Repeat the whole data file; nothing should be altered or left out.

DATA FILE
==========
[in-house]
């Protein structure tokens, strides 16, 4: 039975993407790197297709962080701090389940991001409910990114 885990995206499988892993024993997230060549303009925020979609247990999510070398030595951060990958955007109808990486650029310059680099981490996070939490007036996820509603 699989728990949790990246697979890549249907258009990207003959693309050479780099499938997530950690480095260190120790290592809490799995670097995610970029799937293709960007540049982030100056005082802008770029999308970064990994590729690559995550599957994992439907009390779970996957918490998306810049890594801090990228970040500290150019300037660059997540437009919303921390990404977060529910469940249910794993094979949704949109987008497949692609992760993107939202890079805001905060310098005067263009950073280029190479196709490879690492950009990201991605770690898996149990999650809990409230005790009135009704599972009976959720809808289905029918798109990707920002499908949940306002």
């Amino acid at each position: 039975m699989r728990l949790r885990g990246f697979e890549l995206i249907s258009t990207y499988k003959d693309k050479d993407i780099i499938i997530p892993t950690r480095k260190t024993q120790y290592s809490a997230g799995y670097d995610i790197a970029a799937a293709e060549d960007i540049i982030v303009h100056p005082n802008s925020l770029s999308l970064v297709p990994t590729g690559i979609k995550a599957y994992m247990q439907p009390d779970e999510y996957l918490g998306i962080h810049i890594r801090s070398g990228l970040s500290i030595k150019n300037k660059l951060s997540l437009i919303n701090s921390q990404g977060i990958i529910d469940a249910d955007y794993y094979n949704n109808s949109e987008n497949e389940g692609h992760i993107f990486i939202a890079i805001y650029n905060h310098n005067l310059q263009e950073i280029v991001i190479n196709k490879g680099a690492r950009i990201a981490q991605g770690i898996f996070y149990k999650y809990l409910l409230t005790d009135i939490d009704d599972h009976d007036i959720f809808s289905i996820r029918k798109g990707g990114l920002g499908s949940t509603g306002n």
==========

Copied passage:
[in-house]
């Protein structure tokens, strides 16, 4: 039975993407790197297709962080701090389940991001409910990114 885990995206499988892993024993997230060549303009925020979609247990999510070398030595951060990958955007109808990486650029310059680099981490996070939490007036996820509603 699989728990949790990246697979890549249907258009990207003959693309050479780099499938997530950690480095260190120790290592809490799995670097995610970029799937293709960007540049982030100056005082802008770029999308970064990994590729690559995550599957994992439907009390779970996957918490998306810049890594801090990228970040500290150019300037660059997540437009919303921390990404977060529910469940249910794993094979949704949109987008497949692609992760993107939202890079805001905060310098005067263009950073280029190479196709490879690492950009990201991605770690898996149990999650809990409230005790009135009704599972009976959720809808289905029918798109990707920002499908949940306002």
């Amino acid at each position: 039975m699989r728990l949790r885990g990246f697979e890549l995206i249907s258009t990207y499988k003959d693309k050479d993407i780099i499938i997530p892993t950690r480095k260190t024993q120790y290592s809490a997230g799995y670097d995610i790197a970029a799937a293709e060549d960007i540049i982030v303009h100056p005082n802008s925020l770029s999308l970064v297709p990994t590729g690559i979609k995550a599957y994992m247990q439907p009390d779970e999510y996957l918490g998306i962080h810049i890594r801090s070398g990228l970040s500290i030595k150019n300037k660059l951060s997540l437009i919303n701090s921390q990404g977060i990958i529910d469940a249910d955007y794993y094979n949704n109808s949109e987008n497949e389940g692609h992760i993107f990486i939202a890079i805001y650029n905060h310098n005067l310059q263009e950073i280029v991001i190479n196709k490879g680099a690492r950009i990201a981490q991605g770690i898996f996070y149990k999650y809990l409910l409230t005790d009135i939490d009704d599972h009976d007036i959720f809808s289905i996820r029918k798109g990707g990114l920002g499908s949940t509603g306002n």